The Accident - an extract
New Ghost Stories Case no. 282
|David Paul Nixon||Sep 17, 2020|
The clouds burst just as I parked the car. It was torrential by the time I got to her door, about eight o’clock that night. She lived above a Chinese takeaway. I wasn’t dressed for the weather; I’d just taken my blazer with me. I was getting soaked.
The door gets answered by this pushy woman I’ve never seen before. I tell her I want to see Magda. She says she doesn’t want to see me.
Doesn’t want to see me! I’ve driven across the bloody county to get here. I want to see her. I want to see her now!
She slams the door and goes away. I’m standing there, getting soaked to my skin waiting for her. And that’s if she’s coming back. I don’t know that she is. I’m just waiting and waiting and getting wetter and wetter and wetter.
I bang on the door again. The people in the Chinese restaurant are starting to stare at me.
She comes back eventually and tells me Magda says it’s over. She doesn’t want to see me ever again.
And I say “Fine! I don’t want to see her either. And tell her not to call the house ever again. She can’t ever call the house.”
The woman shrugs her shoulders at me then shuts the door in my face.
I’m fuming. I get back in my car; I’m drenched head to toe. I’m so angry I can hardly drive. I stop off at a pub and try to calm myself down. I knew the place; I’d been there with my father years ago. He used to live in the area years back.
I had a drink or two and dried off in front of the fire. Talked war stories with the barman. I had to have something to eat or else I couldn’t make it through the evening. But not too much or else I wouldn’t be able to eat Rebecca’s dinner back at home.
But the weather just gets worse and worse. I didn’t want to drive in that downpour. I had a few more drinks. Put a few quid in the fruit machine. Read another newspaper.
It got to 10 o’clock. The rain was still coming down in buckets. It was flowing down the road like a river. But I couldn’t put it off any longer. I had to get back home.
It wasn’t such a nanny state in those days. You could drive and have a few drinks and no one would make such a great big bloody fuss about it. You could have a cigarette too without being called a fascist.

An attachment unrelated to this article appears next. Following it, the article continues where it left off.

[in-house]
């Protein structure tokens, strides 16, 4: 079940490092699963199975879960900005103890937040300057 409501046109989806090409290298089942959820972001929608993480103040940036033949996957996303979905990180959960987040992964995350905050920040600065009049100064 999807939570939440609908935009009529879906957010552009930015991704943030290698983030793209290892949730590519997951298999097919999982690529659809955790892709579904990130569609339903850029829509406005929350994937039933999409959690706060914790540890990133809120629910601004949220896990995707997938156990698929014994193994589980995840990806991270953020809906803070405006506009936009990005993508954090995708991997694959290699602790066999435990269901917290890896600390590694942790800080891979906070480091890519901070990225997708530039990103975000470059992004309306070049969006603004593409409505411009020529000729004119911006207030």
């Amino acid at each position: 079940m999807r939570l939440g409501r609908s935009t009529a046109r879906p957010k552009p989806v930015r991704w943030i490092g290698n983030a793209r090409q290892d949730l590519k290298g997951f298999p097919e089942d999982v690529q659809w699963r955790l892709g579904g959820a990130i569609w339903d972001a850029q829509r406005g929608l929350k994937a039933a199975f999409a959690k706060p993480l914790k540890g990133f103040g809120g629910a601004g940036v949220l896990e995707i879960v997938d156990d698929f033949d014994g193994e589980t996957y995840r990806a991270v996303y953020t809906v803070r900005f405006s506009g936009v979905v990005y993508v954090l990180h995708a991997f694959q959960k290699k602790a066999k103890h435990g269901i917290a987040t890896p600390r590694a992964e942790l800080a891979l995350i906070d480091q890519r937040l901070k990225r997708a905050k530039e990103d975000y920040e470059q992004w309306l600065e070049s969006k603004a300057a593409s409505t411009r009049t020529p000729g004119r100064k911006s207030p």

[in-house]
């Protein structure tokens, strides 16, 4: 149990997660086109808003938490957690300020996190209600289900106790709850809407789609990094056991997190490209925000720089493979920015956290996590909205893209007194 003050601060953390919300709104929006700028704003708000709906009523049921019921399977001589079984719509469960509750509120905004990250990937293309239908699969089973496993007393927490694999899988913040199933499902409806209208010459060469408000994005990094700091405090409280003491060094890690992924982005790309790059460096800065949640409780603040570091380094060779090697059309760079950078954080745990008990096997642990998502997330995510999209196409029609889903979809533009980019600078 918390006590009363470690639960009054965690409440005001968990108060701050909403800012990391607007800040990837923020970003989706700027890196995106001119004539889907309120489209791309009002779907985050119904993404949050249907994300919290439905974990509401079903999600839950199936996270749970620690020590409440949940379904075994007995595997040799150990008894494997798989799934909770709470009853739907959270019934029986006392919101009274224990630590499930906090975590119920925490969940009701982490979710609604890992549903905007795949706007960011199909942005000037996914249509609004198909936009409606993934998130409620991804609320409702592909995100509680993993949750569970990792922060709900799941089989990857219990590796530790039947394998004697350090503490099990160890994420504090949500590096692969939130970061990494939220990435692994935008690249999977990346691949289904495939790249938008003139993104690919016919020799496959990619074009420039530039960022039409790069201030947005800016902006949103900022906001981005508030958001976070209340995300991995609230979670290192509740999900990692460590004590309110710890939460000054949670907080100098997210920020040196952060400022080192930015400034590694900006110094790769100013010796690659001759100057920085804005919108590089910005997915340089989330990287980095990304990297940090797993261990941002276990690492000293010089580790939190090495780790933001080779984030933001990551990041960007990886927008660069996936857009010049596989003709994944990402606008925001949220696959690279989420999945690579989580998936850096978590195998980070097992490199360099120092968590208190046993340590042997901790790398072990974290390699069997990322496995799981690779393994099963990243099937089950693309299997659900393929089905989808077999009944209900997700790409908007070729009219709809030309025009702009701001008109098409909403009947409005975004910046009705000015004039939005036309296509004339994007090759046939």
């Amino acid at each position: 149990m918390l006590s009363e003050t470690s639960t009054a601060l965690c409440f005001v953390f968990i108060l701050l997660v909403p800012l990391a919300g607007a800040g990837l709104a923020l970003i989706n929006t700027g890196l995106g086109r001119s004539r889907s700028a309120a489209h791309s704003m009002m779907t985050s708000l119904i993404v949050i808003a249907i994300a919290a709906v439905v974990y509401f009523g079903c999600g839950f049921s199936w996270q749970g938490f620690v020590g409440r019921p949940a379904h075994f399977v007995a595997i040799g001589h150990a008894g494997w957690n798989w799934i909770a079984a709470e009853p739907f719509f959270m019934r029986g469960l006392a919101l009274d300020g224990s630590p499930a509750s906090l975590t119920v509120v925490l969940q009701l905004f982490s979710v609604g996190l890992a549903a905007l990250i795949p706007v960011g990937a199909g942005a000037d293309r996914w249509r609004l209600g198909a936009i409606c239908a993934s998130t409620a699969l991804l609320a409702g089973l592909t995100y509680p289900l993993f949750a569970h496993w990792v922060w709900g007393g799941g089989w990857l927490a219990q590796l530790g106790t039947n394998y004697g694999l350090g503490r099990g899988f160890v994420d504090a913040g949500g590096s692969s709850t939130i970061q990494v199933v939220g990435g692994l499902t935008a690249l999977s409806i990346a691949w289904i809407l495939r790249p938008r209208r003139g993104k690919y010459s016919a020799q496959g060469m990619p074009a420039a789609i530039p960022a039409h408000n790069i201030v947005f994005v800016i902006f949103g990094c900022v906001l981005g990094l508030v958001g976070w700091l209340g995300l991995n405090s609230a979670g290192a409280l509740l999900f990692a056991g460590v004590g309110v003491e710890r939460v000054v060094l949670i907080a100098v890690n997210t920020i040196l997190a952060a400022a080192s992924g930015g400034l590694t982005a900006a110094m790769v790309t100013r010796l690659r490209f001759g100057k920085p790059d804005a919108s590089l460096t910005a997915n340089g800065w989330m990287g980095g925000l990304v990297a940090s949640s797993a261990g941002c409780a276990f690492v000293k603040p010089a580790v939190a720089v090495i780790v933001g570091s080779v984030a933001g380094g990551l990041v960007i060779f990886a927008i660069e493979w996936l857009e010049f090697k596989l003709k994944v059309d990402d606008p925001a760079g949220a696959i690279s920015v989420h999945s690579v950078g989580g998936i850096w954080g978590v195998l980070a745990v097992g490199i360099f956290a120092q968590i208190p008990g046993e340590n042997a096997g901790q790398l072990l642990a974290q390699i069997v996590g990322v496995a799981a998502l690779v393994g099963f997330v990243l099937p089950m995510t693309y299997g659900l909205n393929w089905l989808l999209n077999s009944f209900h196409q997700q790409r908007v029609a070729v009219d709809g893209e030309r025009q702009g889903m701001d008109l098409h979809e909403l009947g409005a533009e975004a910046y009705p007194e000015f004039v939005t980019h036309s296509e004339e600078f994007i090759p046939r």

But the weather was so bad anyone would’ve had trouble. The rain was falling so hard the wipers would push it off and the windscreen would just be covered again in an instant. There wasn’t any thunder now. Just the sound of the wipers beating back and forth and the rain pounding on the roof.
I wasn’t reckless. I was careful. I had the lights on. I took each corner and each stretch of road cautiously. There weren’t many people driving. But I could see them coming. The lights worked well enough in any weather. They’d see me, I’d see them. I’d slow down, let them by, and drive on. I took each stretch carefully, deliberately, slowly.
I wasn’t the problem. I saw this great light coming at me. Right away, I knew something was wrong. It was large, moving incredibly fast. It was just one light. Not two. One strong beam. Growing and growing.
I pulled to the left, but it was coming so quick; I didn’t know what it was. Some juggernaut? Some carrier lorry? It filled the windscreen. I couldn’t get out of its way. I could hardly see anything else. It was coming straight at me. No swerving. No turning. It was going to be a head-on collision.
I didn’t have any choice. I threw the car to the left and put it right through a hedgerow.
There was no crash barrier, just a thin wire fence my car snapped through. I plunged down a steepish-slope. I was worried I might spin or skid out of control if I put the brakes on hard. I gripped the wheel tight to keep it straight.
When the slope started to level, I slammed the brakes on. The car skidded into the mud, burying the wheels in sludge. I smacked my head on the steering wheel.
I sat back in my seat. My head was pounding and so was my chest. It had all happened in just a few seconds.
I felt claustrophobic and hemmed in. I had to get myself out of the car. I needed air. I needed space.
I opened the car door and got myself out. But soon as I was on my feet, dizziness set in. I couldn’t walk straight. I slipped over and landed in the wet grass.
I had to stay down there for a moment to get my head straight. I turned over and lay on my back and let the rain fall on me.
What the hell was that thing? The more I thought about it, the less it made sense. You can hear cars. This thing had to be enormous. But thinking about it, I couldn’t remember hearing anything.
I get up and look at the car; damn thing has been brutalised. The wheels are deep in the mud. There’s no clearance. The windscreen is cracked. There’s bits of bush in the grille, and that’s battered out of shape.
I’m in a spot. I can’t get the car moving. And I can’t get up the bank. Maybe on a dry day, but it’s wet and muddy, and I slip when I try. I’m still dizzy. And what can I do if I get up there? There’s no traffic. Who’s going to see me? It’s dark and wet. I’d probably get myself killed. I hadn’t seen or heard a single car pass by since I’d crashed.
I needed to call the AA. Call Rebecca. Find someone to get me out of this. And it’s so dark. But in the distance I can see something. An old farmhouse, downhill from here. In a kind of valley between the hills. There are lights in the windows, and maybe a car parked outside.
It was the only option. The only thing. So I set off downhill. The fields were waterlogged. I needed wellies, not shoes. There were fences and gates to climb on the way. My head was pounding with every step. It was still raining. It just wouldn’t stop.
I had no idea how I was going to square this with the wife. And all because of some stupid bloody girl.